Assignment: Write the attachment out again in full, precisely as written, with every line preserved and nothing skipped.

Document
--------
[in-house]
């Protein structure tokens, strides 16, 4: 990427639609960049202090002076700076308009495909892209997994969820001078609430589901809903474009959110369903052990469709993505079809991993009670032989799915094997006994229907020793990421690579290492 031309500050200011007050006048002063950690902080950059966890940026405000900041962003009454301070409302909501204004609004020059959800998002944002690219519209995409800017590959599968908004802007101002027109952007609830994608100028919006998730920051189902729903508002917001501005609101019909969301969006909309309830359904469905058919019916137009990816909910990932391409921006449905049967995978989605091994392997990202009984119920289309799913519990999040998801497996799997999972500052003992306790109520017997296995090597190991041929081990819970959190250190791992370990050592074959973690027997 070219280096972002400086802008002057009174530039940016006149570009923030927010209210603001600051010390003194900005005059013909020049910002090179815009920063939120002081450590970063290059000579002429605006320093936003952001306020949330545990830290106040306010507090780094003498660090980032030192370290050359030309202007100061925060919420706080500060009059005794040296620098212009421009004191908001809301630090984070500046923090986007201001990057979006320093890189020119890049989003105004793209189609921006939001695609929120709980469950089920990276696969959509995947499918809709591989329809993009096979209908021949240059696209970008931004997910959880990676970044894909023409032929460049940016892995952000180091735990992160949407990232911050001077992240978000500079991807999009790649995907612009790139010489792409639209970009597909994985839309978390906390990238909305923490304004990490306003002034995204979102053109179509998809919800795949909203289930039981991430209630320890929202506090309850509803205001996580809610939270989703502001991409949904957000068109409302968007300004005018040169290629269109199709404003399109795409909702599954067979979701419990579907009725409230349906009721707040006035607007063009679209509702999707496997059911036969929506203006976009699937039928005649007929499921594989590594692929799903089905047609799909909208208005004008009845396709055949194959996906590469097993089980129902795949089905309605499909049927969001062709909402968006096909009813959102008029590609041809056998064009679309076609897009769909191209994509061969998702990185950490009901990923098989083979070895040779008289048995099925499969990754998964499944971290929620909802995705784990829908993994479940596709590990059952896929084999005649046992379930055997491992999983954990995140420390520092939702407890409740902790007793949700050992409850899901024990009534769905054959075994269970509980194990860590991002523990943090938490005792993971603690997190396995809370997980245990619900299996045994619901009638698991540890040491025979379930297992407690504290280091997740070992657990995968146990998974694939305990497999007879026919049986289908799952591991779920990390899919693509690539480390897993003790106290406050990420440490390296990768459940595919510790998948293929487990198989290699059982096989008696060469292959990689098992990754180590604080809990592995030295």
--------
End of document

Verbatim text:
[in-house]
């Protein structure tokens, strides 16, 4: 990427639609960049202090002076700076308009495909892209997994969820001078609430589901809903474009959110369903052990469709993505079809991993009670032989799915094997006994229907020793990421690579290492 031309500050200011007050006048002063950690902080950059966890940026405000900041962003009454301070409302909501204004609004020059959800998002944002690219519209995409800017590959599968908004802007101002027109952007609830994608100028919006998730920051189902729903508002917001501005609101019909969301969006909309309830359904469905058919019916137009990816909910990932391409921006449905049967995978989605091994392997990202009984119920289309799913519990999040998801497996799997999972500052003992306790109520017997296995090597190991041929081990819970959190250190791992370990050592074959973690027997 070219280096972002400086802008002057009174530039940016006149570009923030927010209210603001600051010390003194900005005059013909020049910002090179815009920063939120002081450590970063290059000579002429605006320093936003952001306020949330545990830290106040306010507090780094003498660090980032030192370290050359030309202007100061925060919420706080500060009059005794040296620098212009421009004191908001809301630090984070500046923090986007201001990057979006320093890189020119890049989003105004793209189609921006939001695609929120709980469950089920990276696969959509995947499918809709591989329809993009096979209908021949240059696209970008931004997910959880990676970044894909023409032929460049940016892995952000180091735990992160949407990232911050001077992240978000500079991807999009790649995907612009790139010489792409639209970009597909994985839309978390906390990238909305923490304004990490306003002034995204979102053109179509998809919800795949909203289930039981991430209630320890929202506090309850509803205001996580809610939270989703502001991409949904957000068109409302968007300004005018040169290629269109199709404003399109795409909702599954067979979701419990579907009725409230349906009721707040006035607007063009679209509702999707496997059911036969929506203006976009699937039928005649007929499921594989590594692929799903089905047609799909909208208005004008009845396709055949194959996906590469097993089980129902795949089905309605499909049927969001062709909402968006096909009813959102008029590609041809056998064009679309076609897009769909191209994509061969998702990185950490009901990923098989083979070895040779008289048995099925499969990754998964499944971290929620909802995705784990829908993994479940596709590990059952896929084999005649046992379930055997491992999983954990995140420390520092939702407890409740902790007793949700050992409850899901024990009534769905054959075994269970509980194990860590991002523990943090938490005792993971603690997190396995809370997980245990619900299996045994619901009638698991540890040491025979379930297992407690504290280091997740070992657990995968146990998974694939305990497999007879026919049986289908799952591991779920990390899919693509690539480390897993003790106290406050990420440490390296990768459940595919510790998948293929487990198989290699059982096989008696060469292959990689098992990754180590604080809990592995030295």